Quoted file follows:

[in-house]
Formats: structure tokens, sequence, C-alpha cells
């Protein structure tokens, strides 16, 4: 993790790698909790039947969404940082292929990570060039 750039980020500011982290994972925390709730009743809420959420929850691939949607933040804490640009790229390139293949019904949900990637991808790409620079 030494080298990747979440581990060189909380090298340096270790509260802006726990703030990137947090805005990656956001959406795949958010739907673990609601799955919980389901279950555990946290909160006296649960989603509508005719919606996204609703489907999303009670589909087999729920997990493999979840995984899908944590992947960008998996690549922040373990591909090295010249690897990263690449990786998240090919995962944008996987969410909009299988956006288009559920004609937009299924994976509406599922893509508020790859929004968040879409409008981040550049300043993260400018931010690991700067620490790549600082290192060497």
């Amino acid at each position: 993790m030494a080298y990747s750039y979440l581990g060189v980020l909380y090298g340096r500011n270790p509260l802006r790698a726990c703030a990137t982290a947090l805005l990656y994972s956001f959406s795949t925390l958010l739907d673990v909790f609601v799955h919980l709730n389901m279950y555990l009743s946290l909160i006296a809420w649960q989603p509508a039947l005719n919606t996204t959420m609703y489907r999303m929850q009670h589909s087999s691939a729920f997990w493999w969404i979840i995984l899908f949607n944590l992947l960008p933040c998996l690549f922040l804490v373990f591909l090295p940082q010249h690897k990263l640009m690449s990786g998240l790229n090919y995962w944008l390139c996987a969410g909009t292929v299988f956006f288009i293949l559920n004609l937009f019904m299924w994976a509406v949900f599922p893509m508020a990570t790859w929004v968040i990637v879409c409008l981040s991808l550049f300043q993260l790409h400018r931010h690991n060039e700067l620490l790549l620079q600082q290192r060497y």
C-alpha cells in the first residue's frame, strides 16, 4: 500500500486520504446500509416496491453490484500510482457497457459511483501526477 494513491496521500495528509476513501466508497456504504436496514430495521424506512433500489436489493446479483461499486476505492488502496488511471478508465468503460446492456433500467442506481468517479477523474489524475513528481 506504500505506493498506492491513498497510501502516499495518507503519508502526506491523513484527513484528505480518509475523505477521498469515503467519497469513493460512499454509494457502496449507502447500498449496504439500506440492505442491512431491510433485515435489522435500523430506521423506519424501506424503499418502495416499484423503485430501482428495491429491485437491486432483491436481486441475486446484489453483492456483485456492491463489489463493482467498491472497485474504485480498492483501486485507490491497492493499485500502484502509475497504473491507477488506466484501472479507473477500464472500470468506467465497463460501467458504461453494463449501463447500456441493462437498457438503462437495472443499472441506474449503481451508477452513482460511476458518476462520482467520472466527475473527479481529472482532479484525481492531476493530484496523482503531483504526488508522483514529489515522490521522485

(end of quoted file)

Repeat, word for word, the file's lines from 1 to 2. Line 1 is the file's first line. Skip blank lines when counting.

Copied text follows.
[in-house]
Formats: structure tokens, sequence, C-alpha cells